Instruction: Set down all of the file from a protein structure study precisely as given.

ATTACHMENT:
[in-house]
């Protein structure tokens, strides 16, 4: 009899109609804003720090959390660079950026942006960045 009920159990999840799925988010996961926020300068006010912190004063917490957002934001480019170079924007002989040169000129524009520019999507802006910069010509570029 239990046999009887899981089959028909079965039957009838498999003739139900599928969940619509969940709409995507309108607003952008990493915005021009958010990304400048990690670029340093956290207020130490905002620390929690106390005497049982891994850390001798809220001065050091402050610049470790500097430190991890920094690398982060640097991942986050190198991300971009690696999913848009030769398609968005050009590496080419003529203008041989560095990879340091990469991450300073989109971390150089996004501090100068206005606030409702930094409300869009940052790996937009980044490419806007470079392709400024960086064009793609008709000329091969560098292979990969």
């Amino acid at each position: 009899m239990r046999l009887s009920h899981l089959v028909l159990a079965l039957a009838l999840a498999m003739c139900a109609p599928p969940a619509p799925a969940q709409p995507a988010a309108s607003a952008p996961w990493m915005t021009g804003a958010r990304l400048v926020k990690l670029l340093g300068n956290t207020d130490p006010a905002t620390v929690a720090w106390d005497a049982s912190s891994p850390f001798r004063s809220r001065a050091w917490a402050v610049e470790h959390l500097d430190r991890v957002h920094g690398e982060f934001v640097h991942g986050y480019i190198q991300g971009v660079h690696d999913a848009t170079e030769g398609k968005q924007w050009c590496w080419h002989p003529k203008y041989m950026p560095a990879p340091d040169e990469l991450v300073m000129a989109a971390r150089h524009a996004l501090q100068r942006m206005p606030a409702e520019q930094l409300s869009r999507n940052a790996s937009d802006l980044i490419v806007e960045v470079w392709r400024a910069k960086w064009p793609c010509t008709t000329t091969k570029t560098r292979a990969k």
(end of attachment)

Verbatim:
[in-house]
């Protein structure tokens, strides 16, 4: 009899109609804003720090959390660079950026942006960045 009920159990999840799925988010996961926020300068006010912190004063917490957002934001480019170079924007002989040169000129524009520019999507802006910069010509570029 239990046999009887899981089959028909079965039957009838498999003739139900599928969940619509969940709409995507309108607003952008990493915005021009958010990304400048990690670029340093956290207020130490905002620390929690106390005497049982891994850390001798809220001065050091402050610049470790500097430190991890920094690398982060640097991942986050190198991300971009690696999913848009030769398609968005050009590496080419003529203008041989560095990879340091990469991450300073989109971390150089996004501090100068206005606030409702930094409300869009940052790996937009980044490419806007470079392709400024960086064009793609008709000329091969560098292979990969």
């Amino acid at each position: 009899m239990r046999l009887s009920h899981l089959v028909l159990a079965l039957a009838l999840a498999m003739c139900a109609p599928p969940a619509p799925a969940q709409p995507a988010a309108s607003a952008p996961w990493m915005t021009g804003a958010r990304l400048v926020k990690l670029l340093g300068n956290t207020d130490p006010a905002t620390v929690a720090w106390d005497a049982s912190s891994p850390f001798r004063s809220r001065a050091w917490a402050v610049e470790h959390l500097d430190r991890v957002h920094g690398e982060f934001v640097h991942g986050y480019i190198q991300g971009v660079h690696d999913a848009t170079e030769g398609k968005q924007w050009c590496w080419h002989p003529k203008y041989m950026p560095a990879p340091d040169e990469l991450v300073m000129a989109a971390r150089h524009a996004l501090q100068r942006m206005p606030a409702e520019q930094l409300s869009r999507n940052a790996s937009d802006l980044i490419v806007e960045v470079w392709r400024a910069k960086w064009p793609c010509t008709t000329t091969k570029t560098r292979a990969k």